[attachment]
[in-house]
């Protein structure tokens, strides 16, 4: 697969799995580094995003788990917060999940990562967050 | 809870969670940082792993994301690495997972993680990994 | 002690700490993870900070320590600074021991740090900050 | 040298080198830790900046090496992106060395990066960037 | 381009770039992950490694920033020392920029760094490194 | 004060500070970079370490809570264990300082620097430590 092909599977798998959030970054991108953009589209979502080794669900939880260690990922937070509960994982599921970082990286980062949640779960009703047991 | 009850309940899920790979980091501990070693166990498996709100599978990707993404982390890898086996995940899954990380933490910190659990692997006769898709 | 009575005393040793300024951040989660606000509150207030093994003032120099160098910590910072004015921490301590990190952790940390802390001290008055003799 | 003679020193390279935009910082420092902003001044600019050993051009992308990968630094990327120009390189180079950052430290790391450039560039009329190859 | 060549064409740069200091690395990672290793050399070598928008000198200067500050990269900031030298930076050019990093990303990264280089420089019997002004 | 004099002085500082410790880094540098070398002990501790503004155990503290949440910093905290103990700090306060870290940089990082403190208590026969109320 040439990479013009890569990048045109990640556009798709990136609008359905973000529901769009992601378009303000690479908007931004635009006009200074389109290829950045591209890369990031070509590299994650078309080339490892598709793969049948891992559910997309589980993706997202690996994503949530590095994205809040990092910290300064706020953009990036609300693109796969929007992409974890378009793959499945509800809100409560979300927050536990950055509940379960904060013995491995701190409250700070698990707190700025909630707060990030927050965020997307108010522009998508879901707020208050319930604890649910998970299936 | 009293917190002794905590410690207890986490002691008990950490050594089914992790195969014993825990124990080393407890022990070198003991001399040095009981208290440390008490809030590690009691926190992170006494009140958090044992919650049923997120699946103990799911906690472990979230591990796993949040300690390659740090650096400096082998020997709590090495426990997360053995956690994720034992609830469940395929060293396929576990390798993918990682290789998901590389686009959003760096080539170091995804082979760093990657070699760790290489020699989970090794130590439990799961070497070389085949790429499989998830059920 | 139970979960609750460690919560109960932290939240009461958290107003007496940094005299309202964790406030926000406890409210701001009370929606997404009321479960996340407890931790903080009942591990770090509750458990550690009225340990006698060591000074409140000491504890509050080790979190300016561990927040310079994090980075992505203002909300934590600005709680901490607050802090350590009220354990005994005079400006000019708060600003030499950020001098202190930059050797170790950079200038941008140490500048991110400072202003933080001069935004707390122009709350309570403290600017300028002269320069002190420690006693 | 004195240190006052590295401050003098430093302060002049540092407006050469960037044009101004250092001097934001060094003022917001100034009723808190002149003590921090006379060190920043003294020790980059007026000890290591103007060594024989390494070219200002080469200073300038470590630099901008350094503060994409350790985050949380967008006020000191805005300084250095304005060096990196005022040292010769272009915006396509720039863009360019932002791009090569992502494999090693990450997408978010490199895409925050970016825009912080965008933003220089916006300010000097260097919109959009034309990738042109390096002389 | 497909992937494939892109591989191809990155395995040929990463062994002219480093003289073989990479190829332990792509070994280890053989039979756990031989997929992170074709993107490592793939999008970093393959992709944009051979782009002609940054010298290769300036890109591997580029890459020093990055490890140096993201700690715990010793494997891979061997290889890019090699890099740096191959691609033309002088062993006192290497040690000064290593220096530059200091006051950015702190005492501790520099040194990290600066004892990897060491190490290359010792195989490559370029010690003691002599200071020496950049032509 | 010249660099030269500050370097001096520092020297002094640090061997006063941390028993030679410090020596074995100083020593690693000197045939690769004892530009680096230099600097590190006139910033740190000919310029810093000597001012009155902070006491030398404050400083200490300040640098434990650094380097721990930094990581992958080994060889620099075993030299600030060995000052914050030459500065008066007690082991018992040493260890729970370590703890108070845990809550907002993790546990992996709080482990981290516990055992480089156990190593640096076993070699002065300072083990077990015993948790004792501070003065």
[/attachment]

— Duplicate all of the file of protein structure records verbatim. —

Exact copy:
[in-house]
């Protein structure tokens, strides 16, 4: 697969799995580094995003788990917060999940990562967050 | 809870969670940082792993994301690495997972993680990994 | 002690700490993870900070320590600074021991740090900050 | 040298080198830790900046090496992106060395990066960037 | 381009770039992950490694920033020392920029760094490194 | 004060500070970079370490809570264990300082620097430590 092909599977798998959030970054991108953009589209979502080794669900939880260690990922937070509960994982599921970082990286980062949640779960009703047991 | 009850309940899920790979980091501990070693166990498996709100599978990707993404982390890898086996995940899954990380933490910190659990692997006769898709 | 009575005393040793300024951040989660606000509150207030093994003032120099160098910590910072004015921490301590990190952790940390802390001290008055003799 | 003679020193390279935009910082420092902003001044600019050993051009992308990968630094990327120009390189180079950052430290790391450039560039009329190859 | 060549064409740069200091690395990672290793050399070598928008000198200067500050990269900031030298930076050019990093990303990264280089420089019997002004 | 004099002085500082410790880094540098070398002990501790503004155990503290949440910093905290103990700090306060870290940089990082403190208590026969109320 040439990479013009890569990048045109990640556009798709990136609008359905973000529901769009992601378009303000690479908007931004635009006009200074389109290829950045591209890369990031070509590299994650078309080339490892598709793969049948891992559910997309589980993706997202690996994503949530590095994205809040990092910290300064706020953009990036609300693109796969929007992409974890378009793959499945509800809100409560979300927050536990950055509940379960904060013995491995701190409250700070698990707190700025909630707060990030927050965020997307108010522009998508879901707020208050319930604890649910998970299936 | 009293917190002794905590410690207890986490002691008990950490050594089914992790195969014993825990124990080393407890022990070198003991001399040095009981208290440390008490809030590690009691926190992170006494009140958090044992919650049923997120699946103990799911906690472990979230591990796993949040300690390659740090650096400096082998020997709590090495426990997360053995956690994720034992609830469940395929060293396929576990390798993918990682290789998901590389686009959003760096080539170091995804082979760093990657070699760790290489020699989970090794130590439990799961070497070389085949790429499989998830059920 | 139970979960609750460690919560109960932290939240009461958290107003007496940094005299309202964790406030926000406890409210701001009370929606997404009321479960996340407890931790903080009942591990770090509750458990550690009225340990006698060591000074409140000491504890509050080790979190300016561990927040310079994090980075992505203002909300934590600005709680901490607050802090350590009220354990005994005079400006000019708060600003030499950020001098202190930059050797170790950079200038941008140490500048991110400072202003933080001069935004707390122009709350309570403290600017300028002269320069002190420690006693 | 004195240190006052590295401050003098430093302060002049540092407006050469960037044009101004250092001097934001060094003022917001100034009723808190002149003590921090006379060190920043003294020790980059007026000890290591103007060594024989390494070219200002080469200073300038470590630099901008350094503060994409350790985050949380967008006020000191805005300084250095304005060096990196005022040292010769272009915006396509720039863009360019932002791009090569992502494999090693990450997408978010490199895409925050970016825009912080965008933003220089916006300010000097260097919109959009034309990738042109390096002389 | 497909992937494939892109591989191809990155395995040929990463062994002219480093003289073989990479190829332990792509070994280890053989039979756990031989997929992170074709993107490592793939999008970093393959992709944009051979782009002609940054010298290769300036890109591997580029890459020093990055490890140096993201700690715990010793494997891979061997290889890019090699890099740096191959691609033309002088062993006192290497040690000064290593220096530059200091006051950015702190005492501790520099040194990290600066004892990897060491190490290359010792195989490559370029010690003691002599200071020496950049032509 | 010249660099030269500050370097001096520092020297002094640090061997006063941390028993030679410090020596074995100083020593690693000197045939690769004892530009680096230099600097590190006139910033740190000919310029810093000597001012009155902070006491030398404050400083200490300040640098434990650094380097721990930094990581992958080994060889620099075993030299600030060995000052914050030459500065008066007690082991018992040493260890729970370590703890108070845990809550907002993790546990992996709080482990981290516990055992480089156990190593640096076993070699002065300072083990077990015993948790004792501070003065």